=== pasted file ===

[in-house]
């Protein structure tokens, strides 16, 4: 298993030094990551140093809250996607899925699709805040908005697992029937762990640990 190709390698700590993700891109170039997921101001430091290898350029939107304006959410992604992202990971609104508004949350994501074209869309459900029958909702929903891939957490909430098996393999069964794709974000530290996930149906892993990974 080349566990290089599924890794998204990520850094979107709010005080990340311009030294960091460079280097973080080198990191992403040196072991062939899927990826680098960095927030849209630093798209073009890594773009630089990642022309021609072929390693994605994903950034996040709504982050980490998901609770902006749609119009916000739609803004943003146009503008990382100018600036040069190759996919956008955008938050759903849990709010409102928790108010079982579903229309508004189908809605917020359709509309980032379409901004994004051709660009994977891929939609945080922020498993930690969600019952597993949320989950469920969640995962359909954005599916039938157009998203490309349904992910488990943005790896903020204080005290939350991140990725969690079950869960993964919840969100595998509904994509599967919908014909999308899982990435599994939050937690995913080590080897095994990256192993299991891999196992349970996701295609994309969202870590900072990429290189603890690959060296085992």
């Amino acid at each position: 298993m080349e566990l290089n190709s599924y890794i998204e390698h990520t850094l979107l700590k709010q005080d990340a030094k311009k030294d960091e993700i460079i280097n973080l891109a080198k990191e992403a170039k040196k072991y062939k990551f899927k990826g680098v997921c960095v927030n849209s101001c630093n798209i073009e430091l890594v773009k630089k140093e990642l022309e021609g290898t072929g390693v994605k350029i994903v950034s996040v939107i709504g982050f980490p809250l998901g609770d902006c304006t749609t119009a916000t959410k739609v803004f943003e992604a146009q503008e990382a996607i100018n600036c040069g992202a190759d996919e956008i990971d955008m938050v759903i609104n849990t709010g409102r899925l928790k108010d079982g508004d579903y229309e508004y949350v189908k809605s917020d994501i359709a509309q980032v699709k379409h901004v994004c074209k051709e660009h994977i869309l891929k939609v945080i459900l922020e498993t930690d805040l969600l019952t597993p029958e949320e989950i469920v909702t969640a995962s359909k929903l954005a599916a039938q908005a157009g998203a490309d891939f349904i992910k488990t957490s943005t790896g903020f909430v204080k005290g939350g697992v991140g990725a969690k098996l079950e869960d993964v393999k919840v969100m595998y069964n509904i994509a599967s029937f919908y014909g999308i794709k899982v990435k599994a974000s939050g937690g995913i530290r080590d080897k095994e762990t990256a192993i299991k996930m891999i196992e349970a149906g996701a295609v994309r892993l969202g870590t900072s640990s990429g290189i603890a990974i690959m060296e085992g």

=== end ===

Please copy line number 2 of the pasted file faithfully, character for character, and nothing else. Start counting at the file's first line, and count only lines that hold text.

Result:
């Protein structure tokens, strides 16, 4: 298993030094990551140093809250996607899925699709805040908005697992029937762990640990 190709390698700590993700891109170039997921101001430091290898350029939107304006959410992604992202990971609104508004949350994501074209869309459900029958909702929903891939957490909430098996393999069964794709974000530290996930149906892993990974 080349566990290089599924890794998204990520850094979107709010005080990340311009030294960091460079280097973080080198990191992403040196072991062939899927990826680098960095927030849209630093798209073009890594773009630089990642022309021609072929390693994605994903950034996040709504982050980490998901609770902006749609119009916000739609803004943003146009503008990382100018600036040069190759996919956008955008938050759903849990709010409102928790108010079982579903229309508004189908809605917020359709509309980032379409901004994004051709660009994977891929939609945080922020498993930690969600019952597993949320989950469920969640995962359909954005599916039938157009998203490309349904992910488990943005790896903020204080005290939350991140990725969690079950869960993964919840969100595998509904994509599967919908014909999308899982990435599994939050937690995913080590080897095994990256192993299991891999196992349970996701295609994309969202870590900072990429290189603890690959060296085992």